Recorded: 20 Feb 2001
I never really talked to her about those things [mysticism and her reputation] in the way that I know other people have. My impression is this: I think that she had a very open mind. I don't think she would discount anything without having very firm ideas about it. You know, if she hadn't been a geneticist, she often used to say—and it's actually true she took courses in this at Cornell—she would have been a meteorologist. She would have watched the weather, and in fact weather still was a hugely interesting thing for her. She was fascinated by modem developments in meteorology. Back in the 1920s, meteorology was more or less sticking a divining stick in the wind and seeing if it would rain. And I think its that sort of ability to see that there is something there, even if its not explainable, that is the way you should think about that [her mysticism]. It's not that she thought there was some underlying power or some religious power for example, and although she was fascinated by some particularly occult religions or something, she never believed in them. It wasn't a sense of spirituality in that sense. It was different from that, and again I'd go back to her rigor in thinking, really. That same rigor would lead her to say you cannot discount such and such a phenomenon just because you can't see the evidence for it now. You know, you can't say one way or another until you have a definitive experiment, and she firmly believed that. And that, I think helped, to some extent, has led to the rumors about her mysticism. No, the other side to that is, rather like a lot of people who in history have been famous for that reason, had such an ability to see things many steps ahead that sometimes their conclusions would seem impossible. How on earth did you know that? But actually if you follow through her writing and her experiments very carefully you get a pretty good idea of how she really thought about things. You can go back and reconstruct it. It wasn't just plucked out of thin air, though sometimes it seemed that way, especially to people who weren't that familiar with the subject.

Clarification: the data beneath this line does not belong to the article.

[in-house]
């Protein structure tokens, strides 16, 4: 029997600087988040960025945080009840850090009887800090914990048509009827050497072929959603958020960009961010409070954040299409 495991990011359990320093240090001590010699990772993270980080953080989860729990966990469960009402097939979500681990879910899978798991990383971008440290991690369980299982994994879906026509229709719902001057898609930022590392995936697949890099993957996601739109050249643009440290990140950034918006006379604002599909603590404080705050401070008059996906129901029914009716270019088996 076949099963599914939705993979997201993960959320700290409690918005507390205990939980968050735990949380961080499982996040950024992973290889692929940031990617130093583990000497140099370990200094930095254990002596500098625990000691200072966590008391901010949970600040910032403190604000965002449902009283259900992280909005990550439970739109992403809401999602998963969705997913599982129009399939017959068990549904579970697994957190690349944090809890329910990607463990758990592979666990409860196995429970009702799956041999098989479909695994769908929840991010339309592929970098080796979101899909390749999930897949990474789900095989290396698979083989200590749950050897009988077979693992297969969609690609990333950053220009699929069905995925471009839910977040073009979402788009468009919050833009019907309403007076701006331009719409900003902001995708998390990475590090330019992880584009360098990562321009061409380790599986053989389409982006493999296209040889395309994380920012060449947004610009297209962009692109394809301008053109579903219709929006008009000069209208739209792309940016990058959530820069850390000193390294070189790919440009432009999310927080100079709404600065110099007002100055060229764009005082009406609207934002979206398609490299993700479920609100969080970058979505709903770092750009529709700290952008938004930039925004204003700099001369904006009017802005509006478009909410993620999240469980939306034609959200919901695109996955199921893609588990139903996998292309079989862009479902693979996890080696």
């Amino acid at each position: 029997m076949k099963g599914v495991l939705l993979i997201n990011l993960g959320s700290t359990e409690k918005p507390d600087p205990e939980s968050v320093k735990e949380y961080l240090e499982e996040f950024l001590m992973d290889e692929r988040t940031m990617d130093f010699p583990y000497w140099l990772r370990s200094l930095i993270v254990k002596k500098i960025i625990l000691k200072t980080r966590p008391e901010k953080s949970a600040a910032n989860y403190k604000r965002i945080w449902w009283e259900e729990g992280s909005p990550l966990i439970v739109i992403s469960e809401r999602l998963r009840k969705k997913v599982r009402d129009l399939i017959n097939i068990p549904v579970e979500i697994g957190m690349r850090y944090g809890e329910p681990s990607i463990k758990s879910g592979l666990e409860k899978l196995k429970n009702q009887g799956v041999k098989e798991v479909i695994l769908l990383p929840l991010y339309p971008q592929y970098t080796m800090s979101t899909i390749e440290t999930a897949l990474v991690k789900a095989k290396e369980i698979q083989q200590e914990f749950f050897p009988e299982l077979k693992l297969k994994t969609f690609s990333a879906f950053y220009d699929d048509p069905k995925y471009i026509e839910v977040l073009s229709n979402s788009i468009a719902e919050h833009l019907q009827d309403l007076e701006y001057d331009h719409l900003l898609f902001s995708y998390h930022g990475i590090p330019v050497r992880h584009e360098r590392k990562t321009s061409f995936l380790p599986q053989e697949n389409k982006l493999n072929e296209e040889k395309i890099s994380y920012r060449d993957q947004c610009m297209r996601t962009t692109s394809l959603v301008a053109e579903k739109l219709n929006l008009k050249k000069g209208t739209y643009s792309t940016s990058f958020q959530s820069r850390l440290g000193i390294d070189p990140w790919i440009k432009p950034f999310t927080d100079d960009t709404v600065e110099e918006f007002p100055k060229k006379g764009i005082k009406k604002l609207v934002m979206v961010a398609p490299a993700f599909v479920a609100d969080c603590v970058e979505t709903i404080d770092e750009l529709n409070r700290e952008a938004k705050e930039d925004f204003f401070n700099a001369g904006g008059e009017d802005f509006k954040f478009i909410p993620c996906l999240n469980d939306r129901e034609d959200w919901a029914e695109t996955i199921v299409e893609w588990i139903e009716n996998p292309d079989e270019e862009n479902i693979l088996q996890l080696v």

Rob Martienssen is a plant molecular geneticist and professor at Cold Spring Harbor Laboratory. He received his Ph.D. from Cambridge University in 1986 and did postdoctoral research at the University of California, Berkeley.
As a young scientist, he worked closely with Barbara McClintock. He currently studies plant epigenetics and development using functional genomics. He was awarded the Kumho International Science Award in Plant Biology and Biotechnology (2001).